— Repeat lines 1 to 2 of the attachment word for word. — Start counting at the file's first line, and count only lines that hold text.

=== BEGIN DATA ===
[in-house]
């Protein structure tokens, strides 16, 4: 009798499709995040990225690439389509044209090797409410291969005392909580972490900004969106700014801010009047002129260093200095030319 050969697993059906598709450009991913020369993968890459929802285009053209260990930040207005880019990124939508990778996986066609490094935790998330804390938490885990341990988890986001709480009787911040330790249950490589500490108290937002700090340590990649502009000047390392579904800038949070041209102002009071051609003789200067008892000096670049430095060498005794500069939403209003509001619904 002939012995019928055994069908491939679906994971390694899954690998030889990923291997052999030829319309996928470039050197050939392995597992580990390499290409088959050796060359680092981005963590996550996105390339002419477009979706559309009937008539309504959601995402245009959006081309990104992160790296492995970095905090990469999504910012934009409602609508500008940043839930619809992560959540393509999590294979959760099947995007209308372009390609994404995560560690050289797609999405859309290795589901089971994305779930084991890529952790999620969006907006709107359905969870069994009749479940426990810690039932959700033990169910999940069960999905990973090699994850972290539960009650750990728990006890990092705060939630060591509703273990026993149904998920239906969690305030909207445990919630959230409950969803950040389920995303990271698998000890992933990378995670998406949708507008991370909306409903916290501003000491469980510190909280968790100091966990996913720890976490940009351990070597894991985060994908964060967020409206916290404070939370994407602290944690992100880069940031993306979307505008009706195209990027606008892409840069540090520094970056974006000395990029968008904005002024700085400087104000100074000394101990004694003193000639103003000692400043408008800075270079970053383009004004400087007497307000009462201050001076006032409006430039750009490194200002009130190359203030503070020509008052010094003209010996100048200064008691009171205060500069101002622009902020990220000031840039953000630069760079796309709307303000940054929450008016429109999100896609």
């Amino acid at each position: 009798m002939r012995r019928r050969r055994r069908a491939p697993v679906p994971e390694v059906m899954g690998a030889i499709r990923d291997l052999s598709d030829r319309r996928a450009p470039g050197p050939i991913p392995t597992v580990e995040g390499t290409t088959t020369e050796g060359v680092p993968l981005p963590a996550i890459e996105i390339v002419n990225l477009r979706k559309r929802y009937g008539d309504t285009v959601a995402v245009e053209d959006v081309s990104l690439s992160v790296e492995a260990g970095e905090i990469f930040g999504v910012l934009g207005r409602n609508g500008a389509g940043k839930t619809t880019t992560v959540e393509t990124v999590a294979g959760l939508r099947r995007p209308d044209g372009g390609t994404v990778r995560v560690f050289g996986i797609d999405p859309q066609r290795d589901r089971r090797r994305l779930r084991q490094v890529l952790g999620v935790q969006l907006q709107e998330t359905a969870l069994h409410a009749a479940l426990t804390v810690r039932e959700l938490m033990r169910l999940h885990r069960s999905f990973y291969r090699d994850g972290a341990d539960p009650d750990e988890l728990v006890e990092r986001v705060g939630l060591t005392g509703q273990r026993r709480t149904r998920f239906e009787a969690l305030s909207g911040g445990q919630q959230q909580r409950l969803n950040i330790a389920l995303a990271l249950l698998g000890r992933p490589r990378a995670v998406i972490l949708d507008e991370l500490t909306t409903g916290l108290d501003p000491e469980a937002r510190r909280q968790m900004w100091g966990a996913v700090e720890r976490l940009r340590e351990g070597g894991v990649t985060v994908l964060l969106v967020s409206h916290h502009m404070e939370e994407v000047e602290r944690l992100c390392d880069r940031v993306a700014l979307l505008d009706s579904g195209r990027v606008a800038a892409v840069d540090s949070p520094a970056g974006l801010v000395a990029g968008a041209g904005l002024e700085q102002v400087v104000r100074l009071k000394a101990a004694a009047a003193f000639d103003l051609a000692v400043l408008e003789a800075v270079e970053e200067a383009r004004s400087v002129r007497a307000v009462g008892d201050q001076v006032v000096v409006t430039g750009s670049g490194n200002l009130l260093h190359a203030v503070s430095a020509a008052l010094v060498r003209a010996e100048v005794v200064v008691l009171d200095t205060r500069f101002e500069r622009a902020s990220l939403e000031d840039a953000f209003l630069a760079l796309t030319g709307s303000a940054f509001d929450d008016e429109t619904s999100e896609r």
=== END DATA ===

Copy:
[in-house]
């Protein structure tokens, strides 16, 4: 009798499709995040990225690439389509044209090797409410291969005392909580972490900004969106700014801010009047002129260093200095030319 050969697993059906598709450009991913020369993968890459929802285009053209260990930040207005880019990124939508990778996986066609490094935790998330804390938490885990341990988890986001709480009787911040330790249950490589500490108290937002700090340590990649502009000047390392579904800038949070041209102002009071051609003789200067008892000096670049430095060498005794500069939403209003509001619904 002939012995019928055994069908491939679906994971390694899954690998030889990923291997052999030829319309996928470039050197050939392995597992580990390499290409088959050796060359680092981005963590996550996105390339002419477009979706559309009937008539309504959601995402245009959006081309990104992160790296492995970095905090990469999504910012934009409602609508500008940043839930619809992560959540393509999590294979959760099947995007209308372009390609994404995560560690050289797609999405859309290795589901089971994305779930084991890529952790999620969006907006709107359905969870069994009749479940426990810690039932959700033990169910999940069960999905990973090699994850972290539960009650750990728990006890990092705060939630060591509703273990026993149904998920239906969690305030909207445990919630959230409950969803950040389920995303990271698998000890992933990378995670998406949708507008991370909306409903916290501003000491469980510190909280968790100091966990996913720890976490940009351990070597894991985060994908964060967020409206916290404070939370994407602290944690992100880069940031993306979307505008009706195209990027606008892409840069540090520094970056974006000395990029968008904005002024700085400087104000100074000394101990004694003193000639103003000692400043408008800075270079970053383009004004400087007497307000009462201050001076006032409006430039750009490194200002009130190359203030503070020509008052010094003209010996100048200064008691009171205060500069101002622009902020990220000031840039953000630069760079796309709307303000940054929450008016429109999100896609």